I respectfully dissent from Jeremy’s house analogy with the clear assertion that the Reformed faith is built as an upper floor on top of the Roman church as a first floor. Certainly I don’t deny that Luther’s original goal was to reform the RCC, but it wasn’t very long before that goal showed itself not to be possible and was abandoned. Unlike Luther and Bucer, men like Calvin, Beza, Bullinger, Knox, etc. were never Roman priests and so cannot be said to have attempted to reform Rome. They struck a separate path based on the gospel, distinct from Rome.

I see a significantly different history than Jeremy described when I read the Reformers. The early reformers used the term “anti-Christ” to characterize the pope and the Roman church more times than any of us can count. Whatever I could say here would pale in comparison to what they wrote about Rome. The adjective “popish” was one of Calvin’s favorite derogatories. Calvin’s response to the Faculty of Sacred Theology of Paris drips with sarcasm and disdain. Junius’ notes on Revelation in the 1599 Geneva Bible included a chart delineating which evil figures in Revelation matched particular Roman church leaders. And then there’s the Institutes…

No, the Reformers bypassed the Roman doctrines to study the Bible itself from the original languages. They pitched the sacrifice of the mass, transubstantiation, purgatory, Mariology, leadership structure, etc. They did not attempt to reform the Roman church itself in the long run, but strove to recapture the truths of, and build upon, the foundation of Christ and His Word directly. They also used the early creeds which were developed before the corruption of Rome trampled the early church into oblivion. In response to the Reformation, the Roman church anathematized the gospel at the Council of Trent. The doctrines canonized at Trent weren’t new. Rome’s long-time doctrines were simply codified there. How can one build upon such a foundation? Surely this is a foundation of sand which our Lord contrasted to the Rock of our salvation.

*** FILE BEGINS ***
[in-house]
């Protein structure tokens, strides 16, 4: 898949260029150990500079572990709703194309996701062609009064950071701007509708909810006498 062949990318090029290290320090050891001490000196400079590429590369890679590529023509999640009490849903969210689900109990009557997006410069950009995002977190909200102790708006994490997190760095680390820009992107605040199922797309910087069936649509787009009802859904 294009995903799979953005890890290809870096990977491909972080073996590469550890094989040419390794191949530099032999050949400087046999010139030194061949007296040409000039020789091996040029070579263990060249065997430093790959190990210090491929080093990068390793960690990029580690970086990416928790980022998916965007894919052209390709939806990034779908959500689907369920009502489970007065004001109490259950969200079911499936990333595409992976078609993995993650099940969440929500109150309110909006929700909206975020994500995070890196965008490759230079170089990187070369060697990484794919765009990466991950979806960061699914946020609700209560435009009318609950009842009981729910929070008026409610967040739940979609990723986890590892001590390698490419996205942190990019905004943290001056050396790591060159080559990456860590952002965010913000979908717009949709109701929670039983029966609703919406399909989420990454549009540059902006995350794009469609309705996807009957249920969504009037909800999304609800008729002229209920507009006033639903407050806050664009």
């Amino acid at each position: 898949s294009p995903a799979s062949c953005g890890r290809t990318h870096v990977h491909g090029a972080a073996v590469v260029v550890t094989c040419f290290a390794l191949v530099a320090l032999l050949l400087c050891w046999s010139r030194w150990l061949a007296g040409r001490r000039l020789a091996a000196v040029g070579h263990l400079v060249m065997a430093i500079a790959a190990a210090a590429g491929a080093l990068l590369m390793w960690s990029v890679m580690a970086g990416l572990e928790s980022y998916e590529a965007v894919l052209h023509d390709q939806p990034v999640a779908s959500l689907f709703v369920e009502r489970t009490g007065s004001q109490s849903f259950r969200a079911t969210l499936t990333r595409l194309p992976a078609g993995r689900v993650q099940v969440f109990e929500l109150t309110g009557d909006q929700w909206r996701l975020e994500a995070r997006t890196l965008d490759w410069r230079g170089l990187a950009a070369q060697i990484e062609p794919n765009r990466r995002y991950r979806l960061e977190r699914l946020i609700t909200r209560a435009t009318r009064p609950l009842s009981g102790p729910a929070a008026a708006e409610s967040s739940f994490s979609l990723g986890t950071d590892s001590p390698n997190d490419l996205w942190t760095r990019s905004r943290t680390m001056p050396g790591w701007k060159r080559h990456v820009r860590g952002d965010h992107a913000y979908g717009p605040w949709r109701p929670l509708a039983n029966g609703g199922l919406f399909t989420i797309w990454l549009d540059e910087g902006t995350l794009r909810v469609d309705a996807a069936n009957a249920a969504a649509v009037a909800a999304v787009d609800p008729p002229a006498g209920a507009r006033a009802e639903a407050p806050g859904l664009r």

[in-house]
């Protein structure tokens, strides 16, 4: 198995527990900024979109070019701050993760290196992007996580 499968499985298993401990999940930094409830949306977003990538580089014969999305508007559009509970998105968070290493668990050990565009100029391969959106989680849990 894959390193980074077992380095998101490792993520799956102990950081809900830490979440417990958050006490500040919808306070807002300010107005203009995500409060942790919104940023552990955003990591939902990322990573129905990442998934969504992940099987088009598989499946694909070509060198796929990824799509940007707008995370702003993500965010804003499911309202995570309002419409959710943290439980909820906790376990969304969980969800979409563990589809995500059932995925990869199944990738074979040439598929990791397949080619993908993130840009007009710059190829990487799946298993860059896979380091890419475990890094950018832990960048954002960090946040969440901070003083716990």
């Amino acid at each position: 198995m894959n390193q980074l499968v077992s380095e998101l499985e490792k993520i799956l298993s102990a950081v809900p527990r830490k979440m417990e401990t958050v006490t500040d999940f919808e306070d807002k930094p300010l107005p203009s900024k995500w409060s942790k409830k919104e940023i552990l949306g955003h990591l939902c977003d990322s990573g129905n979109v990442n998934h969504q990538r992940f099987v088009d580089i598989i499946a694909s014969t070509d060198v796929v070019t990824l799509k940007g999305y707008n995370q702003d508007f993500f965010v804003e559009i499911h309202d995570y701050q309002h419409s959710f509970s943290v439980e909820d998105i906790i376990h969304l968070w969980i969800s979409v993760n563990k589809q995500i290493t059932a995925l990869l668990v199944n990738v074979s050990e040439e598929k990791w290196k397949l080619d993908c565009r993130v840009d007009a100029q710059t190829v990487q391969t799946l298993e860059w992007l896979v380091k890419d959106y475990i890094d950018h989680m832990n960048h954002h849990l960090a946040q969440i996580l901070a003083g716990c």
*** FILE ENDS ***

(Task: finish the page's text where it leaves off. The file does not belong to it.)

That fact that the early creeds up to Chalcedon (which preceded the advent of the RCC church, which has been variously placed between the 6th and 11th centuries) and some orthodox doctrines survived across centuries of corruption and a defective “gospel” is no credit to that apostate church. The Roman church did not “protect and hand down” those creeds or doctrines, but rather God providentially protected those truths in spite of the corrupt leadership, doctrines, and practices of the Roman church, handing them to the Reformers who recaptured the Gospel of Jesus Christ to His glory.

In rejecting the house analogy, I am not denying that we and our Protestant brothers and sisters share a commonality in the gospel. To the contrary, we practice this fellowship in concrete ways to the glory of God alone. Specific examples include foreign missions, work for the hungry and homeless, battered women’s shelters, etc. The has been a hallmark since the first Reformers (e.g., Calvin’s hospital in Geneva). Jesus Christ owns the gospel, not the PCA. But I do deny that the Reformed and evangelical faiths are built on the corrupt foundation of Rome’s sand. Rather, they are build on the Rock of Jesus Christ and His Gospel, recovered from the apostolic era and early church in spite of Rome’s opposition. They did so at the cost of tens of thousands of martyred lives. I do not believe that we should devalue their blood and sacrifices in this way.

Nor do I believe that Jeremy needs the house analogy to make his points about sectarianism and working together with our brothers and sisters in Christ. Our common Protestant heritage lies not in an apostate church or tradition, but in the Gospel of Jesus Christ and His admonition to take care of our neighbors.

As an alternative, I prefer Dr. R.C. Sproul’s illustration. He also talks about layers, but layers of doctrines rather than churches. If I remember correctly, he uses the Apostles’ Creed as the first level over a foundation of Christ and His Word, and builds up from there to the WCF and 3FU. This seems to me to be the preferable approach, as it honors both the great sacrifices of our spiritual forebearers and the gospel itself. Words mean things, and illustrations even more so.

To be fair, Jeremy said in his talk that sometimes sectarianism contains a lot of truth, and that theology includes preservation. He said that it had helped against the liberals in the past. Likewise in the case of the Reformation, I believe that splitting from Rome rather than reforming it or building on it glorified God and His Truths. I do not think it helpful to try to cover that chasm with a thin layer of plaster.

It’s hard to believe that a PCA teaching elder can, in my opinion, devalue the contribution and the magnitude of the accomplishments of the early Reformers in this way. I realize that in his mind that’s not what he’s doing or even intended to do. History, though, says otherwise. Of course, Jeremy is welcome to rebut me here or at the discussion site if he so choses. As I said above, I’ll have another post shortly addressing some challenging questions that Dr. Frame asked. But for now, what do you think?

Soli Deo Gloria!
Bob Mattes


  1. September 23, 2008 at 4:52 pm